Monday, July 18, 2016

Pokemon, Rabbits, Orangutans and Dead Birds

Hey folks! It's Monday morning and I'm at the North American Congress for Conservation Biology, learning about all kinds of things that could become future articles. But let's pause all of that new stuff to take a look back at the articles I published last week. Here they are, two for TakePart and two for Scientific American:

Scientists’ New Research Tool: Pokémon Go

Viral Videos Are Destroying Japan’s Supercute Rabbit Island

Bornean Orangutan Now Critically Endangered

Tragic Deaths Represent a Victory in Spoon-Billed Sandpiper Conservation

I won't have too many new articles out this week (although I know of at least two that have already been scheduled), but follow me on Twitter for headlines as they happen.

Friday, July 15, 2016

Pitch me

A lot of people ask what kinds of story ideas I look for these days. Here are a few ideas. Okay, more than a few. This isn't intended to be all-inclusive (despite its length), but at the very least it's a pretty good start.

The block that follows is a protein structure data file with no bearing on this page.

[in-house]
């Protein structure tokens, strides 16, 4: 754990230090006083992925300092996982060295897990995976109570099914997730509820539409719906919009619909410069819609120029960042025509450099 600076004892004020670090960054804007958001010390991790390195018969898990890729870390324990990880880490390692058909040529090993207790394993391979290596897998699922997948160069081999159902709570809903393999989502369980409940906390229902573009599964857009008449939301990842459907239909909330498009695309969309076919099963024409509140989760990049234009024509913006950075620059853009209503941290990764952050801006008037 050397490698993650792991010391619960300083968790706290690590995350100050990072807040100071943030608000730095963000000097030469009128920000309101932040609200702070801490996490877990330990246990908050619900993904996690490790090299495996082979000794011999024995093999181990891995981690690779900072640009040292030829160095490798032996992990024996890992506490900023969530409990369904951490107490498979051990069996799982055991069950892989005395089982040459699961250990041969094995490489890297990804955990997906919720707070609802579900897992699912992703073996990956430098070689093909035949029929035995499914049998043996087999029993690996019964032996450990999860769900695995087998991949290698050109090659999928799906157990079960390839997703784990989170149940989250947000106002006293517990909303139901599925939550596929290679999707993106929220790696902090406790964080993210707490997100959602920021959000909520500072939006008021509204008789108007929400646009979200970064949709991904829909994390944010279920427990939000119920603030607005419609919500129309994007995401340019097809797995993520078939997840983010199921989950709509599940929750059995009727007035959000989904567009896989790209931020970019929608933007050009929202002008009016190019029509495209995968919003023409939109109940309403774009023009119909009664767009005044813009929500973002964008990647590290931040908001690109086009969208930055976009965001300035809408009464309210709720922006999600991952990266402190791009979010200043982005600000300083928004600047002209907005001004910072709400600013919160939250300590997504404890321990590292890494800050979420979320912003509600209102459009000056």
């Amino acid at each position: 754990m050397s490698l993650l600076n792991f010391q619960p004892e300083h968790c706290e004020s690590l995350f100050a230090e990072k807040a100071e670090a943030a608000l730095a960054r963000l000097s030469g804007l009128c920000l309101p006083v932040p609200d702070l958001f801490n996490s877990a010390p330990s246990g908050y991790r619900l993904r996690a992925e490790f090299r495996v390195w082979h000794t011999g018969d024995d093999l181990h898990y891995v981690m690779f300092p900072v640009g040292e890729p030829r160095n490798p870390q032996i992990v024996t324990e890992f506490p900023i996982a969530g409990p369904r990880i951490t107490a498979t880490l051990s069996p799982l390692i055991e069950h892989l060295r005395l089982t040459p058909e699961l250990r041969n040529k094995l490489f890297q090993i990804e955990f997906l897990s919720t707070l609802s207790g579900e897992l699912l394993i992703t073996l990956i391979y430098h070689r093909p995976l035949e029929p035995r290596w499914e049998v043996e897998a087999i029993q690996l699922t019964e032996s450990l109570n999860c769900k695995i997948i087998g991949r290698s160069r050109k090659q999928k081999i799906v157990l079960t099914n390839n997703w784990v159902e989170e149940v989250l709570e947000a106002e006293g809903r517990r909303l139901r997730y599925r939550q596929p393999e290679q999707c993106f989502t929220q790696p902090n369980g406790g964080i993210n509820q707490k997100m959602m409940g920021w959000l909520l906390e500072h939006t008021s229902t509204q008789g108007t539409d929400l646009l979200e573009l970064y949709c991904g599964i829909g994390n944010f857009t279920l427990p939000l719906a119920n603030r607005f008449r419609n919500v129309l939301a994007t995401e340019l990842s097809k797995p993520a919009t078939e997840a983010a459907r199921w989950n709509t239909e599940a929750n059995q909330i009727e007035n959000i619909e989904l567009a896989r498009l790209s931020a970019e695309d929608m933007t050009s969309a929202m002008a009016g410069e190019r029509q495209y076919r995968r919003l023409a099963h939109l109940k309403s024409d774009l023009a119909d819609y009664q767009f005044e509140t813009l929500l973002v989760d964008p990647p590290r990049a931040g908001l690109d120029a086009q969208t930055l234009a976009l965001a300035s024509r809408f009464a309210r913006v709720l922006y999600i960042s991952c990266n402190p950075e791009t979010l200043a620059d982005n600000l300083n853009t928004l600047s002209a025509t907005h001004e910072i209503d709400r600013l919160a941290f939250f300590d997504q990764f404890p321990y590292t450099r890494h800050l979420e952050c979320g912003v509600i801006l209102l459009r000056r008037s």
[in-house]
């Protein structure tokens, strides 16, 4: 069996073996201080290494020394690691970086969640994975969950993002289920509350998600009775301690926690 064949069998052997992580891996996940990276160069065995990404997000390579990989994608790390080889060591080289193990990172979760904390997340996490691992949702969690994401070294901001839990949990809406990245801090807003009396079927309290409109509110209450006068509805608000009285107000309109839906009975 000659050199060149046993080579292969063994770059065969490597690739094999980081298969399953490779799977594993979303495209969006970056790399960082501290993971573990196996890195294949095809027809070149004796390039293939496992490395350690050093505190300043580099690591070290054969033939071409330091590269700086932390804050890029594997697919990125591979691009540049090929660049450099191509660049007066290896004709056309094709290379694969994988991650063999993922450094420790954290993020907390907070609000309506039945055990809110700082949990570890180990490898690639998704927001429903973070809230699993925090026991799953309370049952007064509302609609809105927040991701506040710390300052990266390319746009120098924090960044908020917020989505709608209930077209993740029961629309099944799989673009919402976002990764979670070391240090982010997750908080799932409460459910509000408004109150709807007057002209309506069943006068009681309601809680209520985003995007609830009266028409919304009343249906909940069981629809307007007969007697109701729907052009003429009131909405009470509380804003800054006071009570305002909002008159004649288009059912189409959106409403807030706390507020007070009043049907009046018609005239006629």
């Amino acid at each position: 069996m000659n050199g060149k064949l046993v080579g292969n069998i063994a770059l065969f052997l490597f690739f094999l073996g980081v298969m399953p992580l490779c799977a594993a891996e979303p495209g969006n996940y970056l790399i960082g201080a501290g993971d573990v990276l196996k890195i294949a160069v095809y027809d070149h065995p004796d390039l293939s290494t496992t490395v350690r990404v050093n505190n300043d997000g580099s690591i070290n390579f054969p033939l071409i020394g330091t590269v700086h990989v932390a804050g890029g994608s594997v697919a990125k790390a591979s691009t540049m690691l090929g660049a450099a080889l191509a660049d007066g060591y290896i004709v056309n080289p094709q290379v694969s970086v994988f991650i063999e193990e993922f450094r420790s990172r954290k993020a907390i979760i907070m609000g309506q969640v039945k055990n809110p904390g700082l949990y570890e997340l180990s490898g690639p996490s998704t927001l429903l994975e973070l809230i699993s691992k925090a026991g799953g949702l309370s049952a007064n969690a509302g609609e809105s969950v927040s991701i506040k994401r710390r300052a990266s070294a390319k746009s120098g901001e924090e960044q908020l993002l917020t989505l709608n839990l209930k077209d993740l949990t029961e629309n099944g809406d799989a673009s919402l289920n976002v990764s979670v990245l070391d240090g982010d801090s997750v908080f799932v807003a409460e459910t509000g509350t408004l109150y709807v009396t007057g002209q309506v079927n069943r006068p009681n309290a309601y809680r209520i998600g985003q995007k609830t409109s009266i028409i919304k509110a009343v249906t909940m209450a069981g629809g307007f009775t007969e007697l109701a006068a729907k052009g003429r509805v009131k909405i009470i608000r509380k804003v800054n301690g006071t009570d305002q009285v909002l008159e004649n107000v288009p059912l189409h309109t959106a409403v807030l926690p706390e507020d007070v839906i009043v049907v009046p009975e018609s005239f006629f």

Wildlife and Endangered Species:
  • Species newly declared endangered or extinct (recoveries are nice, too)
  • Newly discovered species
  • New threats to species
  • New conservation programs
  • Conservation milestones (good or bad)
  • Human-wildlife conflict (and mitigation techniques)
  • Stories about wildlife that illustrate broader issues
  • Broader issues that can bring together several smaller stories 
  • Other stuff that's slipped through the cracks
  • Stories about the people behind any of the above
(In general, I don't care what kind of animal or species someone is studying or trying to conserve. I'll write about anything from whales to algae, and I like to cover a broad mix of species types from all corners of the world.)

Other Environmental Topics:
  • Green technologies, both for consumers and industry
  • Pollution, especially plastics, e-waste and light pollution
  • Climate change -- new data, new threats, or new mitigation techniques
  • Forestry issues
  • Water/drought
  • Urban sustainability